Goalpost much? Someone should ask Ted why he's changed his tune, other than fine-tuning his cherrypicking to the only dataset he can still use.

One disadvantage for him in being a presidential candidate is that it becomes a little harder to duck questions.

Tuesday, April 21, 2015

Eli and the Merry Elves

Some time ago, Eli and his merry elves  put together a lengthy comment on an even more lengthy paper (aka piece of trash) by Gerhard Gerlich and Ralf Tscheuschner, that being a paper so bad that it really was not worth the work, except the work the merry elves did was a piece of play.

Now the Rabett is quite happy with the project. It was maybe the first published blog generated reply to such nonsense (thus the grandfather of the 97% paper), and even happier about those who took part, some of whom blog, some of whom tweet and blog to this day, Chris Ho-Stuart, Chris Colose, Joel Shore, Arthur Smith and Joerg Zimmerman.

A major part of the comment was showing that absorbing layer models of the atmosphere lead to a warmer surface, in perfect agreement with the second law of thermodynamics.  What happens, of course, is that each absorbing layer re-emits IR radiation, a part of which is absorbed by the layer below.  This slows the rate at which the lower level cools by radiation.  If the lowest level is heated by an outside source (such as the sun) and an equilibrium is established so that the energy into the system matches that of radiation from the system, then the temperature of the lowest level at equilibrium is higher than it would be in the absence of absorbing layers.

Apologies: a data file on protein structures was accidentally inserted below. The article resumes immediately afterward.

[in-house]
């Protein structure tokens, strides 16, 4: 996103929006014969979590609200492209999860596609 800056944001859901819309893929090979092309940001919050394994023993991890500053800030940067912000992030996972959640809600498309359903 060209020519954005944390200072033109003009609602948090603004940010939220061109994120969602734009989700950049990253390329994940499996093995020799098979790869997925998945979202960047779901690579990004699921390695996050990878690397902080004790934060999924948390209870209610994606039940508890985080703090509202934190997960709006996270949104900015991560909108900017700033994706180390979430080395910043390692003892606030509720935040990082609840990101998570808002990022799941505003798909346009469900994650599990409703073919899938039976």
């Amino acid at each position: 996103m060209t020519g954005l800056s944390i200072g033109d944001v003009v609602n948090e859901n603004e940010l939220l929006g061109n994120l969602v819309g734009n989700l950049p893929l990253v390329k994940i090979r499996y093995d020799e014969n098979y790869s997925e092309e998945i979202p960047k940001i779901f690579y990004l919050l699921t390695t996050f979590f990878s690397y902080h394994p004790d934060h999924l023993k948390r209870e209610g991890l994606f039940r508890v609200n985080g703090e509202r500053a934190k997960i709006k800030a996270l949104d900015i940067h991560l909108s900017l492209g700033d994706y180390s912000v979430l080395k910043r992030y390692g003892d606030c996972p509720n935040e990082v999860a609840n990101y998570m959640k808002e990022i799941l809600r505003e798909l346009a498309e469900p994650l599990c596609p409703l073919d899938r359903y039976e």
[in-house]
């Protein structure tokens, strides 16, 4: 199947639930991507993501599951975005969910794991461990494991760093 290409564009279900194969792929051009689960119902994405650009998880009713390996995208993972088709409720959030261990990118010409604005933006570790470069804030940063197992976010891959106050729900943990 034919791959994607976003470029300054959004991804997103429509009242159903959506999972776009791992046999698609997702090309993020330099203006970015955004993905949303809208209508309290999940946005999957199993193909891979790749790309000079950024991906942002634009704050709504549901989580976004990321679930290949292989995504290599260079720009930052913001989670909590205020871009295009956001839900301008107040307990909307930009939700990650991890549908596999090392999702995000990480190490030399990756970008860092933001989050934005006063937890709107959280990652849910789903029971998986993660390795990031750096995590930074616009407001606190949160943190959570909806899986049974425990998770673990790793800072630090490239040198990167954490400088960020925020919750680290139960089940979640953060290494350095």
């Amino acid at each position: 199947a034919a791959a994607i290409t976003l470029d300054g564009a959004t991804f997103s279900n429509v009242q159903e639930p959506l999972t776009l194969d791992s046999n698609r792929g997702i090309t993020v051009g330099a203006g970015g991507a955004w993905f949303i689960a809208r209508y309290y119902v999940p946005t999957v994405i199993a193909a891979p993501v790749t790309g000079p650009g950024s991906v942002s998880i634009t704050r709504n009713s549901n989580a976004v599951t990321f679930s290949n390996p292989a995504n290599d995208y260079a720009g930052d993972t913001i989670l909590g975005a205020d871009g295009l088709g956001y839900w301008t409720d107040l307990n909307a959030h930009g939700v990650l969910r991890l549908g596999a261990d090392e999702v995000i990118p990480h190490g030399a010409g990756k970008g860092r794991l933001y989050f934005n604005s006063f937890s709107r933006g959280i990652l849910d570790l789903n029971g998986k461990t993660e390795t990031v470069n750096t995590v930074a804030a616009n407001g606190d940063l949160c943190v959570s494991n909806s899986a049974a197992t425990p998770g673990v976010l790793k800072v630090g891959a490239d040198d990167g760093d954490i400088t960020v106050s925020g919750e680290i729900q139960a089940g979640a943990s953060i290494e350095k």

Of course, this did not meet with understanding amongst the lard heads, and Eli ran into it again recently on Bishop Hill.  Curiously Chris Colose has been thinking about the problem too and has a couple of recent  posts on the subject.

Eli's introduction to thermal radiation shielding was building very high temperature ovens (> 1200K) with multiple levels of radiation shielding during his graduate research, so, on an experimental level the answer was clear, but today while searching the net he came across a book on radiative transfer by Robert Siegel which considers the problem in detail starting with parallel piles of heat shielding layers which emit diffusely (e.g. the same in all directions)